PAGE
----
AFE Certified Academic Programs
These programs have AFE Certified Academic Programs. The date of certification is listed after the school name. Scroll down or click on the names to jump to details for each program. Learn more about Academic Certification.
Details for each institution follow. Many of the links provided are PDF files. If you would like to download these to your hard drive, right-click and choose “save link as” or “save target as.” To view them in your browser left-click (results will vary by browser).
California Polytechnic State University
Natural Resources Management & Environmental Sciences
The Natural Resources Management & Environmental Sciences (NRES) Department at California Polytechnic State University (Cal Poly), San Luis Obispo offers the Wildland Fire & Fuels (FFM) Concentration within the Forestry & Natural Resources (FNR) Major. The catalog link for the concentration is http://www.catalog.calpoly.edu/2011cat/cafes/nres_dept/fnr_bs.pdf.
A full list of course descriptions offered by the Department can be found at http://www.catalog.calpoly.edu/2011cat/cafes/nres_dept/nrcrs2011.pdf.
The FFM Concentration includes a core of a 3-unit Fire Control (NR-204) course, a 3-unit Fire Management (NR-340) course, and a 4-unit Wildland-Urban Interface Fire Protection (NR-455) course. Additionally, a 6-unit Internship in some aspect of fire and fuels management (NR-339) is required. Further, there are 17-units of advisor approved electives, which might include the 4-unit Fire & Society (NR-308), the 4-Unit Technology of Wildland Fire Management (NR-312), and others.
Colorado State University
Warner College of Natural Resources
The department of Forest and Rangeland Stewardship in the Warner College of Natural Resources at Colorado State University offers bachelorette degree programs in Forestry, Rangeland Ecology and Natural Resource Management. The general Forestry Degree Program is SAF accredited and provides students the opportunity to specialize in 7 concentration areas including a concentration in Forest Fire Science. The Bachelor of Science in Forestry with a concentration in Forest Fire Science consists of 120 credit hours.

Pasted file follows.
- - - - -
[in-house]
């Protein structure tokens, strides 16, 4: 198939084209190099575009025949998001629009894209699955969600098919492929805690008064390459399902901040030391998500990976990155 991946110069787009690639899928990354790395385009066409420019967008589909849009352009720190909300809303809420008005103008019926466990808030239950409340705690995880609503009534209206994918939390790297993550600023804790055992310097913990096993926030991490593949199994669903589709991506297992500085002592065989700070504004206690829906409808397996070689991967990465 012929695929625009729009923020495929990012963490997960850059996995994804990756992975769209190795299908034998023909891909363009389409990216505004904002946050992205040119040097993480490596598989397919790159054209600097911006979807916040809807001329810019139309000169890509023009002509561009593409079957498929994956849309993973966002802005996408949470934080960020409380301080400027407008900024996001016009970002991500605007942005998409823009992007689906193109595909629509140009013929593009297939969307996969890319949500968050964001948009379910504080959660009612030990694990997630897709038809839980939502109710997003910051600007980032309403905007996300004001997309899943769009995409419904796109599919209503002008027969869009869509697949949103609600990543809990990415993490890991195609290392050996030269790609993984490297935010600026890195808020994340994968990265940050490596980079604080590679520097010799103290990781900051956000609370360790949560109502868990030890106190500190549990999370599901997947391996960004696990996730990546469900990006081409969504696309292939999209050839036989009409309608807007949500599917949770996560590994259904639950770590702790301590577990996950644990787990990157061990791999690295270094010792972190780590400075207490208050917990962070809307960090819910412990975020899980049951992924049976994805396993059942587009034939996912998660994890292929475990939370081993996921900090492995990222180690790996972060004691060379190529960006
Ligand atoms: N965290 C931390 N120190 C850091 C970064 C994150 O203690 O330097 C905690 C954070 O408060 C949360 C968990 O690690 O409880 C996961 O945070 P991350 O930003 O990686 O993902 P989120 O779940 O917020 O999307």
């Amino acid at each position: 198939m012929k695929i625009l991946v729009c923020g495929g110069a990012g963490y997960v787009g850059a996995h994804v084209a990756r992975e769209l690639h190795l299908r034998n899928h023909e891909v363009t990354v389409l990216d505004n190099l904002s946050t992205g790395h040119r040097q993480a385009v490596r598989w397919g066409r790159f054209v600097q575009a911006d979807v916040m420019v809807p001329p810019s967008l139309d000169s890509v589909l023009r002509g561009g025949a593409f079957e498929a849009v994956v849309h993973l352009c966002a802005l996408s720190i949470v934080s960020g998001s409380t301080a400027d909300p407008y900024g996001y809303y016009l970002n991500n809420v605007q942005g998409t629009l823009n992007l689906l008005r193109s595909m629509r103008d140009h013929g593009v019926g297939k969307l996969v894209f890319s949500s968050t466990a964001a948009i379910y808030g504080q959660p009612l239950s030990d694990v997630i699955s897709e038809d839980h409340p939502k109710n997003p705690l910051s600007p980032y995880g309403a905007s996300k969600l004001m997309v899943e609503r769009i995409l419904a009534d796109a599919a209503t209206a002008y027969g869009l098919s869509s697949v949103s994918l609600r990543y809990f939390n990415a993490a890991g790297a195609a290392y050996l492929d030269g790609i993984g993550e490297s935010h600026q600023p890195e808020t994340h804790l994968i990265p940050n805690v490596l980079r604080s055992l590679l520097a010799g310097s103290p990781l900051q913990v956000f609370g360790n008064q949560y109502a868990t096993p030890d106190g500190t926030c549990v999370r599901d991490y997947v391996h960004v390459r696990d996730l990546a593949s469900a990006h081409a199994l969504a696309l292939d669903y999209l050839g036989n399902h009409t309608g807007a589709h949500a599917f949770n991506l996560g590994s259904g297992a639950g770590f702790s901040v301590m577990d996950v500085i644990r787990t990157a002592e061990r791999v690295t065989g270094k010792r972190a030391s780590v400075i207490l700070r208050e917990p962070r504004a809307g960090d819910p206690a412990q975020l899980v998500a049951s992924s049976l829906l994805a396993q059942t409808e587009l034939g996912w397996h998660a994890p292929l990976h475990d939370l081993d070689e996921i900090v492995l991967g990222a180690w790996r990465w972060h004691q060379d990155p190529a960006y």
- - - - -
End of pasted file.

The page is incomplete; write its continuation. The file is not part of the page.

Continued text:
Students in the Forest fire Science concentration are required to take a rigorous schedule of classes that include core university courses such as calculus, chemistry and plant biology, forest management classes such as forest stand management, watershed management and timber management, policy and economic classes such as NR policy and sustainability, Natural resource history and policy, Economics of Forest Environment. They are also to take a spectrum of classes focused forest fire science including fire ecology, fire economics, fire management and fire behavior.
In addition to classroom work, all students in the forest fire science concentration are required to complete 7 credits of an intensive measurements class at Pingre Park during the summer between their sophomore and junior years and to complete at least 200 hours of professional work experience before graduation. To help students meet professional work experience requirements, CSU employs a full time experiential learning coordinator and has developed two internship programs; one with the Colorado State Forest Service and another with The Nature Conservancy Fire Use Module located in Loveland Colorado.
In addition to the 7 credits of measurements taken over the summer and the professional work experience, students gain additional field experience during scheduled laboratory times and Saturday field trips during semester-based classes. The balance of class work, field work and professional experience required for completion of the forest fire science concentration provides students with a well-rounded education and technical skills required giving them the foundation to grow and develop from an academic setting to positions of leadership in the professional workforce.
Humboldt State University
Humboldt State University offers five types of programs that include the study of fire: an undergraduate wildland fire management option, a campus-wide fire ecology minor, a wildland fire certificate of study (via the Wildland Fire Studies Institute), Technical Fire Management (via Washington Institute), and graduate study (M.S. level).
The wildland fire management option and fire ecology minor and categories are available to undergraduate students currently enrolled at Humboldt State University who are seeking a Bachelors degree. The Wildland Fire Studies Institute’s Wildland Fire Certificate of Study is a cooperative program that is designed for students (often Federal employees) to meet the educational requirements for the GS-401 Fire Management Specialist job series.
The Technical Fire Management program’s mission is to enable wildland fire managers to apply the most current fire-related technology to the management of fire-dependent ecosystems. Humboldt State University also offers a graduate degree (M.S. level) for students interested in studying fire through Forestry and other department. Additional information for each program is provided at the websites below.